Montgomery Township, New Jersey

One Photo Focus October

One Photo Focus
Stacy P. Fischer is the host of the After Before Forum’s One Photo Focus challenge. The One Photo Focus challenge idea is simple. On the first Friday of the month, a photo is contributed by a member of the After Before Forum. Participants have the first Friday of the month to edit the image any way they like. The edited image is then submitted back to Stacy where the participants and others can view what was done.

For the October challenge, Y. Prior has submitted a smartphone image. The JPEG image was shot on an iPhone 6 at high ISO. The iPhone 6 camera performs well in brightly lit conditions but doesn’t do as well in darker conditions. The image has a lot of noise and loss of detail in the shadows. I knew this was going to be a challenge given that the image is a JPEG.

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One Photo Focus October One Photo Focus October iPhone 6 20160330
Original photograph by Y. Prior
[/fusion_builder_column][fusion_builder_column type=”1_1″ background_position=”left top” background_color=”” border_size=”” border_color=”” border_style=”solid” spacing=”yes” background_image=”” background_repeat=”no-repeat” padding=”” margin_top=”0px” margin_bottom=”0px” class=”” id=”” animation_type=”” animation_speed=”0.3″ animation_direction=”left” hide_on_mobile=”no” center_content=”no” min_height=”none”]Camera : iPhone 6, Focal length : 4.15mm, Aperture : ƒ/2.2, Shutter speed : 1/15s, ISO : 320, Credit : Original photograph by Y. Prior;, Captured : 30 March, 2016, Copyright : Y. Prior,

I pulled the image into Adobe and tried a few things. But first I converted the JPEG image to DNG. JPEG tends to lose quality when multiple edits are applied to the image. JPEG uses lossy compression so every time the image is saved the algorithm compresses it and you lose detail. Converting to DNG assured me that all edits were being applied without loss of image detail.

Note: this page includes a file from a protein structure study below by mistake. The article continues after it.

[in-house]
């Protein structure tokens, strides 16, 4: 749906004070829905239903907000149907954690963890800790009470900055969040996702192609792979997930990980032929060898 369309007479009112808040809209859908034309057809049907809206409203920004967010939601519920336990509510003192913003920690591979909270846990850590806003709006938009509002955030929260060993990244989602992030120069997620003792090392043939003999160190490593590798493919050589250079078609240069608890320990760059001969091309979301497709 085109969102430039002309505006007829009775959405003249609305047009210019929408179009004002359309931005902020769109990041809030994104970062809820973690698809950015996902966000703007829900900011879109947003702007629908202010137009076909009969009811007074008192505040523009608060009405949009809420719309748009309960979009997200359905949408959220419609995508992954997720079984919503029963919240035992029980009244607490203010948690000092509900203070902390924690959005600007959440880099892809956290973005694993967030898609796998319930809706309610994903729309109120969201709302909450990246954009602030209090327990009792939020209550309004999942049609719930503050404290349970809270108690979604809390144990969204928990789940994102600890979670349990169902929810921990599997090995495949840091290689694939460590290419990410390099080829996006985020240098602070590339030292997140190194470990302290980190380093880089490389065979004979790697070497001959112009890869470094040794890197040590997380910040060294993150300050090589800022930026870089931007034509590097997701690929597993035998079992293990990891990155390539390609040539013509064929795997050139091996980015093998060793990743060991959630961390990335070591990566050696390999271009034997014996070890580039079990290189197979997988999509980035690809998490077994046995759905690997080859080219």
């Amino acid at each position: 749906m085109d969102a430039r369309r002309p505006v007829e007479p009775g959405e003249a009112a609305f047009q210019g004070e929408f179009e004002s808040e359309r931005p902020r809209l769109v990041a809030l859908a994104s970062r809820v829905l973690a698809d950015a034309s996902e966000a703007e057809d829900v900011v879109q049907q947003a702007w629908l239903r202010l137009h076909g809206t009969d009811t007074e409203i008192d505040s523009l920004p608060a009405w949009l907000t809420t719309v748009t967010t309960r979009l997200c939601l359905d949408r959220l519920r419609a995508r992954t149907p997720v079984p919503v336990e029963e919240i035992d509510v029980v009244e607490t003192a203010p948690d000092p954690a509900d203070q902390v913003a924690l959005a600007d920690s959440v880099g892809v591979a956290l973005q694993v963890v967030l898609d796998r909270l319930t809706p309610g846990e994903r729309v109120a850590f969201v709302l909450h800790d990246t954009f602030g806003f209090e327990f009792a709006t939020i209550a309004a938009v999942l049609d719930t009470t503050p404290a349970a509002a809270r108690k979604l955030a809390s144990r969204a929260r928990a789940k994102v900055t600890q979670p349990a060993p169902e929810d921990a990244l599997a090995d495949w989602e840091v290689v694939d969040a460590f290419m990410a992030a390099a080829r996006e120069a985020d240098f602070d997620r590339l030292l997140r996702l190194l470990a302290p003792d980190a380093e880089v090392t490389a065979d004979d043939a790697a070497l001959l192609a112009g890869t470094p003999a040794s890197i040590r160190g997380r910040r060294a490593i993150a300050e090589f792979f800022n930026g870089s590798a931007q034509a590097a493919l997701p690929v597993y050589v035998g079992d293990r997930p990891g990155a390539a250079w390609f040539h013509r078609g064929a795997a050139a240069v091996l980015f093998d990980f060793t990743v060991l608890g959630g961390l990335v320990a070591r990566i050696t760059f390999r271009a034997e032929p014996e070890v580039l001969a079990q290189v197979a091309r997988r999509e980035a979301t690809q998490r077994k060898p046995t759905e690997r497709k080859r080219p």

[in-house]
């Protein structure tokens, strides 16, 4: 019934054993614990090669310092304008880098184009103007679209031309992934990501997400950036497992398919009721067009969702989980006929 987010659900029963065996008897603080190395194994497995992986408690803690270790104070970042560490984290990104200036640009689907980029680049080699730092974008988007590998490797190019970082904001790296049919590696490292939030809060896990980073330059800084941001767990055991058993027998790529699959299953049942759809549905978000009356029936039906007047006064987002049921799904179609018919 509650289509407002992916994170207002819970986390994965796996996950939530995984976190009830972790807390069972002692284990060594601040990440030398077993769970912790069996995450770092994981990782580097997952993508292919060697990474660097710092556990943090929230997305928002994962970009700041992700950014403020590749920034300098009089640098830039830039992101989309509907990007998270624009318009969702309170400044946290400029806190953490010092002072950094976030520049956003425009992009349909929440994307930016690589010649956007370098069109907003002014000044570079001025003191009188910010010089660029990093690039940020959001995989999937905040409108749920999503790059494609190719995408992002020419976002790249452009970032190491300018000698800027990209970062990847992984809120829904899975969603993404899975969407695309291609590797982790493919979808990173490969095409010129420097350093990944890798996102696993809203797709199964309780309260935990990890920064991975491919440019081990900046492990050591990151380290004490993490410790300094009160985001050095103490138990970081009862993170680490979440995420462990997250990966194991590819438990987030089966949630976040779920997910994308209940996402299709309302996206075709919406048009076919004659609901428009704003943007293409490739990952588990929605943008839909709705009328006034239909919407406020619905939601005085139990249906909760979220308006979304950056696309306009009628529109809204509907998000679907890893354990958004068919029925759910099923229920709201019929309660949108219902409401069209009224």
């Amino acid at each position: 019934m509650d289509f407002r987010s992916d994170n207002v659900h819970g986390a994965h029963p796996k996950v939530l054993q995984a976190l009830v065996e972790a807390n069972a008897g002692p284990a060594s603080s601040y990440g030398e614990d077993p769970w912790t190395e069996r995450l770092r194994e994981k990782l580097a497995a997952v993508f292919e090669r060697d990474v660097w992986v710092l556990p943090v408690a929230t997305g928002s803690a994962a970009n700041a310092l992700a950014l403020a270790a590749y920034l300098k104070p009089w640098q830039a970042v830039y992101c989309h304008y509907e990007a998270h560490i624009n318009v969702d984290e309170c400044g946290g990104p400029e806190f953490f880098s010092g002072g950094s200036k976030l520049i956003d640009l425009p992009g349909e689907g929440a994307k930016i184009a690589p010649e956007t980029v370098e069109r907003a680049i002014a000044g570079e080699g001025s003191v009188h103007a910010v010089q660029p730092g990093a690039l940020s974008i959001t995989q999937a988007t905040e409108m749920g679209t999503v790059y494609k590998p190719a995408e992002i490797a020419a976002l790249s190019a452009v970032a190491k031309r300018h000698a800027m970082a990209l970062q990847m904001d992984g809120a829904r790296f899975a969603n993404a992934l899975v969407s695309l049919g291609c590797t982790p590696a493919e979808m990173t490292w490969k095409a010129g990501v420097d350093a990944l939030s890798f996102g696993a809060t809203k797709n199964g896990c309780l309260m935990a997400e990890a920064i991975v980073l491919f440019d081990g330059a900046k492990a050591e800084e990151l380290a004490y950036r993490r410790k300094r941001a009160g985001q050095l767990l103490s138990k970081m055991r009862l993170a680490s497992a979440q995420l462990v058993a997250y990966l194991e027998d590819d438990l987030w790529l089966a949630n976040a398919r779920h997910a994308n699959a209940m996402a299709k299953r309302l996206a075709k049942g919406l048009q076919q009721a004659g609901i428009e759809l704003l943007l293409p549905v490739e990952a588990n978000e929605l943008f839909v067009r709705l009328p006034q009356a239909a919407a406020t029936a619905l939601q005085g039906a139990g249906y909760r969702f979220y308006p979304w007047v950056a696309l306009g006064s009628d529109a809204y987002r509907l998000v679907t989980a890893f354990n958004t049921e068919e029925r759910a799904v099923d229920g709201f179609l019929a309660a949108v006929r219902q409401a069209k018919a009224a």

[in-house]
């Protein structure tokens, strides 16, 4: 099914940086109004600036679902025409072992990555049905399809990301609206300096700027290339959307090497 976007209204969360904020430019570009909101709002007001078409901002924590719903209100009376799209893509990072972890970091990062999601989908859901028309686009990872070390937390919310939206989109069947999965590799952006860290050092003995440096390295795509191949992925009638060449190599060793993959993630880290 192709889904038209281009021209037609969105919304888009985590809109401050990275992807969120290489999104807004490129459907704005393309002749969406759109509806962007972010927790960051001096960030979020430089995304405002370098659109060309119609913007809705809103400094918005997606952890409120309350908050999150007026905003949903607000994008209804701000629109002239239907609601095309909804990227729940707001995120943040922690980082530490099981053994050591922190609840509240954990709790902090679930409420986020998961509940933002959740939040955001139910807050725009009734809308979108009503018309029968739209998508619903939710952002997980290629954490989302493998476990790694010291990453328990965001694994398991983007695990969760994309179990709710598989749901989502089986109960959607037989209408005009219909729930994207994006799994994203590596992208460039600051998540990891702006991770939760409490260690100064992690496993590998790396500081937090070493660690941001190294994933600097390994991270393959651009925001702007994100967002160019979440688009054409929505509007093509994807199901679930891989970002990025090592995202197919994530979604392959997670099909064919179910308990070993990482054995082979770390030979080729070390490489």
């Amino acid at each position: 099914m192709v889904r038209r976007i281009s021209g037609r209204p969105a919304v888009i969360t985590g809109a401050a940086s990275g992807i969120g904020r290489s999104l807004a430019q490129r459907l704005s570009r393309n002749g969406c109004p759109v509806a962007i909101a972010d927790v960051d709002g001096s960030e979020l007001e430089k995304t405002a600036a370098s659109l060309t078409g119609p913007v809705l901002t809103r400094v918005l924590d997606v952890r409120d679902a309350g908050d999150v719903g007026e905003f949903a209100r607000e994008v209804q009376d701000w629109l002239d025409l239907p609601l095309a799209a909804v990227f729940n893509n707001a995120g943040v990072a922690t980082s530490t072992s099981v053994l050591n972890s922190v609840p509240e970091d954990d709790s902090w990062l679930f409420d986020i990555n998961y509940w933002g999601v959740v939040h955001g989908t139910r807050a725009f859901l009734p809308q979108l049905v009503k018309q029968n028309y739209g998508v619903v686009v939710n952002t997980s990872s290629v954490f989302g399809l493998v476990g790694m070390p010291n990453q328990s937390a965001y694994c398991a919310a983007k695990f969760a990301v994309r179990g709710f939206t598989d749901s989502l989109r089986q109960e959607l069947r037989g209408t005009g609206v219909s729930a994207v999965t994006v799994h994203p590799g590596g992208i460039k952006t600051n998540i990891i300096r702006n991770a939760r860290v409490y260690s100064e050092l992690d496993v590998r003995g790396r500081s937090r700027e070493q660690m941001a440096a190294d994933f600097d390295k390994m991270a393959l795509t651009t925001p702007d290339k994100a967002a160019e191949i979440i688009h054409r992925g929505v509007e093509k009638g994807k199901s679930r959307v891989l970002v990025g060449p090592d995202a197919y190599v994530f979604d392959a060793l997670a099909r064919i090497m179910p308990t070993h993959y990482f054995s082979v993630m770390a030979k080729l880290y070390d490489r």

I considered that I could simply apply a filter and call it a day. But instead, I decided to try doing a fake HDR. After applying profile correction, I created ten virtual copies of the image, created a bracketed set of images, -5/+5,-4/+4,-3/+3,-2/+2,-1/+1, and combined them in Photomatix Pro with the Natural preset.

I then cropped the image to make the composition cosier. The leather and the room decor suggested musty old hotel lobby to me. I wanted to create a cosier, a warmer feeling so I adjusted the exposure to -1.33 in an attempt to enhance that feeling. I think this composition has more of a country club feeling.

I used Nik’s Dfine plug-in to reduce the noise in the shadows.

One Photo Focus October One Photo Focus October iPhone 6 20160330  HDR
Original photograph by Y. Prior; Edited by Khürt Williams

Once I had wrapped that up it occurred to me that I should try editing the image on my iPad or iPhone. The original image was shot on an iPhone, why not do all my editing on my iPhone? I exported the cropped copy of the original image to TIF and copied it over to my iPhone for editing in my favourite iOS image editor, Polarr.

Polarr is a photo editor aimed at a more advanced user demographic than Instagram or VSCOcam. Polarr allows the user to make similar adjustments to what one would find in Adobe Lightroom — white balance, exposure, contrast, clarity, highlights and shadows, HSL channels, curves, vignettes, distortions, watermarks and more. It also includes a set of filter presets to use a starting point for your edits. Polarr is available via a web browser but there are apps for iOS, Android, Windows, Linux and macOS.

In Polarr, I cropped the original and adjusted contrast, exposure, saturation, noise, vibrancy, etc. to create the image below which I submitted to Stacy. What do you think?

One Photo Focus October One Photo Focus October iPhone 6 20160330 Polarr
Original photograph by Y. Prior; Edited by Khürt Williams
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One Photo Focus October %name

Husband, father, Information security professional and avid photographer living at the junction of Princeton Township, Montgomery Township and Rocky Hill.

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14 Comments on “One Photo Focus October

  1. Great reminder about the lossy compression with jpegs – I never thought to convert jpegs to DNG to minimize that issue. As for your workflow on Yvette’s photo, I like that you chose to post-process on your computer and your phone. I have to say, I like the more muted colors and the crop of the second version. And I agree with Yvette, the beautiful rug stands out more. Thanks for taking part and for providing all the details behind your images. I will definitely check out Polarr!

  2. I love your final version and i would like to come back and read even slower all of what you did – but the process sounded fun and your final version felt like an office at night – and you made the carpet stand out (to me at least)
    :0)

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